Most parts of Queens have been fairly lucky this year when it comes to gun violence. While the city overall has seen an 11.2 percent rise in shootings so far this year compared to last, going by the latest available police statistics, and some areas have been subject to much worse, Queens has not.
In the southern part of the borough, as defined by the Police Deparment, the number of shooting incidents has gone up only 3.8 percent, from 52 to 54, as of June 22. And in the northern part, they’ve actually fallen 29.4 percent, from 17 to 12. Compare that to the Bronx, where they have jumped 25.4 percent, from 118 to 148. And none of these stats include the mayhem of last weekend, when there were 21 shootings across the city, including a fatal one in Cambria Heights.
Why shootings are on the rise is a good question. It’s certainly too early to definitively attribute the spike to the radical curtailment of the NYPD’s stop, question and frisk practice, which has been the target of so much criticism and legal action. But it sure seems likely. Under the Bloomberg administration, the number of stop and frisks rose for years, especially those targeting minorities. The percentage of blacks and Latinos who were stopped, about 88 percent, almost rose to the percentage of violent crime suspects who are black or Latino, about 95 percent. That sparked outrage among many, including then-mayoral candidate Bill de Blasio.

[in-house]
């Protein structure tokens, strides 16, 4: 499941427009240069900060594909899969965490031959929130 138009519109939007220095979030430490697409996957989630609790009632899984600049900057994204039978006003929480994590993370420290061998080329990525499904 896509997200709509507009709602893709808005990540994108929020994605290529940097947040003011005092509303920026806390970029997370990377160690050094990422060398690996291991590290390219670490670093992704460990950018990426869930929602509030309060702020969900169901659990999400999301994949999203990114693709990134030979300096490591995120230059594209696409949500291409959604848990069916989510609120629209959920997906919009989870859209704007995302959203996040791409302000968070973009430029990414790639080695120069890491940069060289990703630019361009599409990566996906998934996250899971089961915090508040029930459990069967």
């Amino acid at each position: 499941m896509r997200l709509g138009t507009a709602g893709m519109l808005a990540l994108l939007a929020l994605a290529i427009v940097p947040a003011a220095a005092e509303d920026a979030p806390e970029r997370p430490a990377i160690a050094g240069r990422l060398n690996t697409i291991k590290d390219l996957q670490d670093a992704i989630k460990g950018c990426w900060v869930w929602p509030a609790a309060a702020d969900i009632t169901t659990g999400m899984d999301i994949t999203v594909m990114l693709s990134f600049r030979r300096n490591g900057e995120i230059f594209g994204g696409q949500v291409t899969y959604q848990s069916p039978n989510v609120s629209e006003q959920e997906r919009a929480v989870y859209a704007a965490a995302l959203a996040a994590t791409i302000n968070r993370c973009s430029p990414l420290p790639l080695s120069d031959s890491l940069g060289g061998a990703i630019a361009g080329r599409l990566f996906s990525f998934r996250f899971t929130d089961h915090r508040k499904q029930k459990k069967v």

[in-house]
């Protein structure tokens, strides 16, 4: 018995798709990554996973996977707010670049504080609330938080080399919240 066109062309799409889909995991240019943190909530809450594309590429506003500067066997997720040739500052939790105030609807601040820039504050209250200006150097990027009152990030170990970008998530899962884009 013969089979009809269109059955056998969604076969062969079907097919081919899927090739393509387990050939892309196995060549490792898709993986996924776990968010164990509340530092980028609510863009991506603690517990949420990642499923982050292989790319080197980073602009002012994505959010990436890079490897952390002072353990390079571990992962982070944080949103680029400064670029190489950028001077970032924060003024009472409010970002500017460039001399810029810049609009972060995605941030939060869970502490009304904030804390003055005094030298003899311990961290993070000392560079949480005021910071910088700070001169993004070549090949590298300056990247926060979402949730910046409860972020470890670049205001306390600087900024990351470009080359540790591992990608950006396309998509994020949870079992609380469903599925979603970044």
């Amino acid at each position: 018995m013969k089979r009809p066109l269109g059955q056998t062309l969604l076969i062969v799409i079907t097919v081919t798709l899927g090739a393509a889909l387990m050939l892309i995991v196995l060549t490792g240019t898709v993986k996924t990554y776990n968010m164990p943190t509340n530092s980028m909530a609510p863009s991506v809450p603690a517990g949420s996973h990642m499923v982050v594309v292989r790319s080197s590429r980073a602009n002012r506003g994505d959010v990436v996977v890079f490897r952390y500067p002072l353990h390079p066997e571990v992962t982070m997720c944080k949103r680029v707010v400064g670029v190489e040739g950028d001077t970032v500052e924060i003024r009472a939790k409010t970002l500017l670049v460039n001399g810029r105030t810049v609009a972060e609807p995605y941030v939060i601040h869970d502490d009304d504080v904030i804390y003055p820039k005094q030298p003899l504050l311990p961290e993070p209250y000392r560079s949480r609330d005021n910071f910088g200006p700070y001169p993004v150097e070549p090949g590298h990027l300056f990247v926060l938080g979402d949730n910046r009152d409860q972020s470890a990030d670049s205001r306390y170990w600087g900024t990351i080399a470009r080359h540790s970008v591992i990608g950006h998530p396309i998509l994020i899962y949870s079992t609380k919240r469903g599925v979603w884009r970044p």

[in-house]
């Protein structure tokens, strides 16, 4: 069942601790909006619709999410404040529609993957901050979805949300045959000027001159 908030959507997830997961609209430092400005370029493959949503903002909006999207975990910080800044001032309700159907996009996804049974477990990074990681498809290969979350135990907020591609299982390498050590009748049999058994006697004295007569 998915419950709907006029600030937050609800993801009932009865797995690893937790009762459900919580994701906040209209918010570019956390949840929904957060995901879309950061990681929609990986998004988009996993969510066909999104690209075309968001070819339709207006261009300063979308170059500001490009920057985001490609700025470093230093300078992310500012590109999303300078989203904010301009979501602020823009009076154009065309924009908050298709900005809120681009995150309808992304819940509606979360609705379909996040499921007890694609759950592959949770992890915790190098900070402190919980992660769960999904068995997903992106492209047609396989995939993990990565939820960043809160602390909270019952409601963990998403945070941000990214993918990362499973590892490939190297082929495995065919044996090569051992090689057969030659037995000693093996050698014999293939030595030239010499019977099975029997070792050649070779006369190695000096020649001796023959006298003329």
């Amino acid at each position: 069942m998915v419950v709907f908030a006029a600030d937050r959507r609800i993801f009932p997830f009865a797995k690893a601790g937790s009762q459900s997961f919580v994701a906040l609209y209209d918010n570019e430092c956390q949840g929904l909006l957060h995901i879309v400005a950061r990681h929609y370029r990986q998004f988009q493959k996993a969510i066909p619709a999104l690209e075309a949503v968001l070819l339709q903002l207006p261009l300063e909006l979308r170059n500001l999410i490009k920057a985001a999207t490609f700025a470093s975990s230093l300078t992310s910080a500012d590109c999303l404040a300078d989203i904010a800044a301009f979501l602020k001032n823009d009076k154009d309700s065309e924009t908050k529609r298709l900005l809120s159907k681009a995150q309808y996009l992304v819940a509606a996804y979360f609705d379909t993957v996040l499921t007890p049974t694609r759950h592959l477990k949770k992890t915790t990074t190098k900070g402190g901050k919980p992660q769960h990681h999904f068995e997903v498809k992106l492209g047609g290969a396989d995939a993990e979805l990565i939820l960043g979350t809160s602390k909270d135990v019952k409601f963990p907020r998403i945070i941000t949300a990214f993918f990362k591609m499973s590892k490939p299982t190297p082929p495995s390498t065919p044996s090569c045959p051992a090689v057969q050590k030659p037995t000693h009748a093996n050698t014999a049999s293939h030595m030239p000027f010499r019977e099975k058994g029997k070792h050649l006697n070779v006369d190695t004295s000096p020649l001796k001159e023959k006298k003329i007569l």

Now that de Blasio is mayor, the city has enacted new restrictions on the police that former Mayor Bloomberg resisted, even putting officers at risk of lawsuits targeting them personally, if a person claims he or she was needlessly stopped. This has all been done with the unflinching support of a vast majority of the City Council and civil rights organizations.
And while criminals don’t send out press releases announcing their positions on policy, they most likely support new restrictions on the police, especially ones that make it less likely they’ll be searched for weapons.
The NYPD says it is studying whether the reduction in stop and frisk is linked to the rise in shootings. We’ll await the results, but common sense says that’s likely. It just may be that City Councilman Eric Ulrich of Ozone Park had a point when he called the new restrictions “the biggest mistake the city has ever made.”